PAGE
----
Some customers have reported being the target of a phishing attack being conducted via email. We’ve received reports that there is an email phishing scam currently targeting some of our customers. The email asks that customers upgrade their bandwidth because the inbox has reached capacity.
This email did not come from our company and appears to be originating from an address in Canada. I have attached a copy of this email so that everyone can see it.
Unfortunately, these attacks are fairly commonplace and nearly impossible to prevent. The goal of this attack is to gain access to a user’s email account and use that to access other online logins such as banks or other sensitive websites. Caution, due diligence, and a healthy dose of skepticism are the best for prevention.
If a user did click the link and enter their information into the phishing email, we are advising the following:
- Disconnect Your Device from the internet: The first thing you need to do is immediately disconnect the compromised device from the Internet. If you are using a wired connection, the easiest way to do this is to unplug the Internet cable (ethernet cord) from your computer. If you are connected through Wi-Fi, locate the Wi-Fi settings on your device and disconnect from the current network. If you cannot locate your Wi-Fi network settings on your device, then go directly to your Wi-Fi router and shut it off.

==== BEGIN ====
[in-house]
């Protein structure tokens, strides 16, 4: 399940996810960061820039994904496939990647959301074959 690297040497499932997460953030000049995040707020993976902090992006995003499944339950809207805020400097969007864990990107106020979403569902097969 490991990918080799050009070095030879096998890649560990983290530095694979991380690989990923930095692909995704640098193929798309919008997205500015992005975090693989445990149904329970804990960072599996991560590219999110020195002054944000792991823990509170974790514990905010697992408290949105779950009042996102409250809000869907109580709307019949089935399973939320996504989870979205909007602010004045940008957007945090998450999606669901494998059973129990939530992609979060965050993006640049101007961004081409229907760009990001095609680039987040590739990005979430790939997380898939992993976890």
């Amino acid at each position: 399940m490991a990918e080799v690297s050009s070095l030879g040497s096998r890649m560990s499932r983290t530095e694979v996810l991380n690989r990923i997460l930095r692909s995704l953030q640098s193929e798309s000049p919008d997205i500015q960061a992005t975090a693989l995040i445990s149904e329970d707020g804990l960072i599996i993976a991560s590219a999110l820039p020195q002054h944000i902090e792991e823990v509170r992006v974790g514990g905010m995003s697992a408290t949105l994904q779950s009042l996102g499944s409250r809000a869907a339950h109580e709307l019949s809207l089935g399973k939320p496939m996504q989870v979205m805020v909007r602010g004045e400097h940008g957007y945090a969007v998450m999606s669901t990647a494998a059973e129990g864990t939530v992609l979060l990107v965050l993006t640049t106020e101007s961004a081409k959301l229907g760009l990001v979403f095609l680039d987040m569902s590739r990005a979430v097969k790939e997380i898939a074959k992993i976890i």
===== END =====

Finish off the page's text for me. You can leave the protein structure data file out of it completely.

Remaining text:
- Change the email password. Users should call us and we can assist with that process for RRT.net accounts.
- Make a list of any accounts that may reference that email account (e.g. Facebook, banks, retirement accounts)
- Change the passwords on all accounts that could be affected. More than likely, they have not been compromised. However, in the interest of security, it is better to be safe than sorry.
Proceed With Caution
Phishing text messages and emails have become a dangerous yet unavoidable threat in the digital age. Your best protection is to err on the side of caution and use the “delete” button on emails and texts that seem sketchy. Remember, a legitimate organization or business will never ask you to share sensitive, personal information via insecure channels like email, text or pop-up messages. If the message is truly important, the sender will attempt to contact you through verified methods like telephone or snail mail.